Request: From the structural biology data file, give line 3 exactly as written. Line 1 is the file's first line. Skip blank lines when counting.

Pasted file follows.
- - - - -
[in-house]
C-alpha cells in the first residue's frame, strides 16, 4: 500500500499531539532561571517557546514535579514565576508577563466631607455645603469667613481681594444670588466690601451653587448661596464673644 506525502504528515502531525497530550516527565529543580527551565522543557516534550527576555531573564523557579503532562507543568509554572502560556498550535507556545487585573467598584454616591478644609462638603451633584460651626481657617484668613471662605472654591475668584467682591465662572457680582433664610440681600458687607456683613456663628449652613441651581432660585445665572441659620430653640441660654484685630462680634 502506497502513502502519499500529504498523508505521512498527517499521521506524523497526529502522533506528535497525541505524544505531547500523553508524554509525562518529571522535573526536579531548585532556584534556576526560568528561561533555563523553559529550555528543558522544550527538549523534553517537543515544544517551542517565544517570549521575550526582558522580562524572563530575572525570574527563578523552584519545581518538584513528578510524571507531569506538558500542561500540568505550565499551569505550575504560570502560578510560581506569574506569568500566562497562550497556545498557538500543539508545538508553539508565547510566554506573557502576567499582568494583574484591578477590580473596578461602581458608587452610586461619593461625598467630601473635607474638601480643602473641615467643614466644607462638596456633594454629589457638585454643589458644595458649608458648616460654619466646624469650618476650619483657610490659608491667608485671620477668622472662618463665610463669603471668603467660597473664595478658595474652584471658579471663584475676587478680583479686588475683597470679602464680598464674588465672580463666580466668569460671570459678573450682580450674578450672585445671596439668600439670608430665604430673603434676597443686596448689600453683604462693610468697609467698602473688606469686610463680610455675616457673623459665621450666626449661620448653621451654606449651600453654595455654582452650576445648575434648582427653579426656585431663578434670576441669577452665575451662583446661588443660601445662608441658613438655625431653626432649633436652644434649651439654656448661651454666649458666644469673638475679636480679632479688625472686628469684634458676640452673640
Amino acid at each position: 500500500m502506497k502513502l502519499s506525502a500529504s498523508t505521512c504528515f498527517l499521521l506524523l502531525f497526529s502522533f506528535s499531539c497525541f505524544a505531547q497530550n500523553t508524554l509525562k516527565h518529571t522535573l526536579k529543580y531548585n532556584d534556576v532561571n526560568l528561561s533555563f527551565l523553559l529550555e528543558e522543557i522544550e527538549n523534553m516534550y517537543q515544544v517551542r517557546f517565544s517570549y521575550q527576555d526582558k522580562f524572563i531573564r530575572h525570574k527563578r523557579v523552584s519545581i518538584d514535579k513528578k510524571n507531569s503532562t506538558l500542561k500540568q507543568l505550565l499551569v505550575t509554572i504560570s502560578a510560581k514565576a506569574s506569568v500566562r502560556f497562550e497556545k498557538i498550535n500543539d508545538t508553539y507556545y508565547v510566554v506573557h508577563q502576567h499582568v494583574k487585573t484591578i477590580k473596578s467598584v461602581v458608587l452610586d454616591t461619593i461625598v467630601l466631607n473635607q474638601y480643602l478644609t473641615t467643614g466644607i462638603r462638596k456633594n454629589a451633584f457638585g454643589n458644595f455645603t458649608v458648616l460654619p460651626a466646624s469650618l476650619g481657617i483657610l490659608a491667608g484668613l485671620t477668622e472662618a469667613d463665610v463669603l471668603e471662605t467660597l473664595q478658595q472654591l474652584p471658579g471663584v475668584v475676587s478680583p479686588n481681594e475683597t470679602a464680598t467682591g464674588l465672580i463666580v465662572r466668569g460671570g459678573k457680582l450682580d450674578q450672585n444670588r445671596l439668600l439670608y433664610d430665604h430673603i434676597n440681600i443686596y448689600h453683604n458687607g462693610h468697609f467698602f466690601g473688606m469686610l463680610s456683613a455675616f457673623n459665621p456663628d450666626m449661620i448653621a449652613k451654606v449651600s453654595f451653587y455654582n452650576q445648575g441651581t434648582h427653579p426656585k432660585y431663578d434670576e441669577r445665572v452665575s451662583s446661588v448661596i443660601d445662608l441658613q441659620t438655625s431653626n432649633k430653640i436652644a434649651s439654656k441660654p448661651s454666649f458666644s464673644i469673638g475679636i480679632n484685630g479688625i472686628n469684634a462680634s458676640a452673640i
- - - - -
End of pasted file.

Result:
Amino acid at each position: 500500500m502506497k502513502l502519499s506525502a500529504s498523508t505521512c504528515f498527517l499521521l506524523l502531525f497526529s502522533f506528535s499531539c497525541f505524544a505531547q497530550n500523553t508524554l509525562k516527565h518529571t522535573l526536579k529543580y531548585n532556584d534556576v532561571n526560568l528561561s533555563f527551565l523553559l529550555e528543558e522543557i522544550e527538549n523534553m516534550y517537543q515544544v517551542r517557546f517565544s517570549y521575550q527576555d526582558k522580562f524572563i531573564r530575572h525570574k527563578r523557579v523552584s519545581i518538584d514535579k513528578k510524571n507531569s503532562t506538558l500542561k500540568q507543568l505550565l499551569v505550575t509554572i504560570s502560578a510560581k514565576a506569574s506569568v500566562r502560556f497562550e497556545k498557538i498550535n500543539d508545538t508553539y507556545y508565547v510566554v506573557h508577563q502576567h499582568v494583574k487585573t484591578i477590580k473596578s467598584v461602581v458608587l452610586d454616591t461619593i461625598v467630601l466631607n473635607q474638601y480643602l478644609t473641615t467643614g466644607i462638603r462638596k456633594n454629589a451633584f457638585g454643589n458644595f455645603t458649608v458648616l460654619p460651626a466646624s469650618l476650619g481657617i483657610l490659608a491667608g484668613l485671620t477668622e472662618a469667613d463665610v463669603l471668603e471662605t467660597l473664595q478658595q472654591l474652584p471658579g471663584v475668584v475676587s478680583p479686588n481681594e475683597t470679602a464680598t467682591g464674588l465672580i463666580v465662572r466668569g460671570g459678573k457680582l450682580d450674578q450672585n444670588r445671596l439668600l439670608y433664610d430665604h430673603i434676597n440681600i443686596y448689600h453683604n458687607g462693610h468697609f467698602f466690601g473688606m469686610l463680610s456683613a455675616f457673623n459665621p456663628d450666626m449661620i448653621a449652613k451654606v449651600s453654595f451653587y455654582n452650576q445648575g441651581t434648582h427653579p426656585k432660585y431663578d434670576e441669577r445665572v452665575s451662583s446661588v448661596i443660601d445662608l441658613q441659620t438655625s431653626n432649633k430653640i436652644a434649651s439654656k441660654p448661651s454666649f458666644s464673644i469673638g475679636i480679632n484685630g479688625i472686628n469684634a462680634s458676640a452673640i